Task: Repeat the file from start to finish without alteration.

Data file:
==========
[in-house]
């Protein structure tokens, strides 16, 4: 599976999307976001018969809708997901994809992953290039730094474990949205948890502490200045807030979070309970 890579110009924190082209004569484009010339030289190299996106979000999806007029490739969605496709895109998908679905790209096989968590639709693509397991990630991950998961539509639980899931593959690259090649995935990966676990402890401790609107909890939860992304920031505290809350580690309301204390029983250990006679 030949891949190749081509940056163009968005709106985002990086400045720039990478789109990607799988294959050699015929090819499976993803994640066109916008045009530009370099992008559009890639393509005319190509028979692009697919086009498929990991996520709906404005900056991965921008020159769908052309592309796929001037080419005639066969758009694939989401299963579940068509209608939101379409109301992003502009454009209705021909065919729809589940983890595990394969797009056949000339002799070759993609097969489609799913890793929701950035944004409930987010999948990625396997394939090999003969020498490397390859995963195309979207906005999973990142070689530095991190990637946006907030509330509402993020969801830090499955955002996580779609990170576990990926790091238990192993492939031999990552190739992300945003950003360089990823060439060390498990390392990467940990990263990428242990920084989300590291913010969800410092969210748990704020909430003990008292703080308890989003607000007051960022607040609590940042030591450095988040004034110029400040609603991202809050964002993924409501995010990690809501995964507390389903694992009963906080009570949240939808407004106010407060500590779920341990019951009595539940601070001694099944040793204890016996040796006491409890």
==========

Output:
[in-house]
């Protein structure tokens, strides 16, 4: 599976999307976001018969809708997901994809992953290039730094474990949205948890502490200045807030979070309970 890579110009924190082209004569484009010339030289190299996106979000999806007029490739969605496709895109998908679905790209096989968590639709693509397991990630991950998961539509639980899931593959690259090649995935990966676990402890401790609107909890939860992304920031505290809350580690309301204390029983250990006679 030949891949190749081509940056163009968005709106985002990086400045720039990478789109990607799988294959050699015929090819499976993803994640066109916008045009530009370099992008559009890639393509005319190509028979692009697919086009498929990991996520709906404005900056991965921008020159769908052309592309796929001037080419005639066969758009694939989401299963579940068509209608939101379409109301992003502009454009209705021909065919729809589940983890595990394969797009056949000339002799070759993609097969489609799913890793929701950035944004409930987010999948990625396997394939090999003969020498490397390859995963195309979207906005999973990142070689530095991190990637946006907030509330509402993020969801830090499955955002996580779609990170576990990926790091238990192993492939031999990552190739992300945003950003360089990823060439060390498990390392990467940990990263990428242990920084989300590291913010969800410092969210748990704020909430003990008292703080308890989003607000007051960022607040609590940042030591450095988040004034110029400040609603991202809050964002993924409501995010990690809501995964507390389903694992009963906080009570949240939808407004106010407060500590779920341990019951009595539940601070001694099944040793204890016996040796006491409890």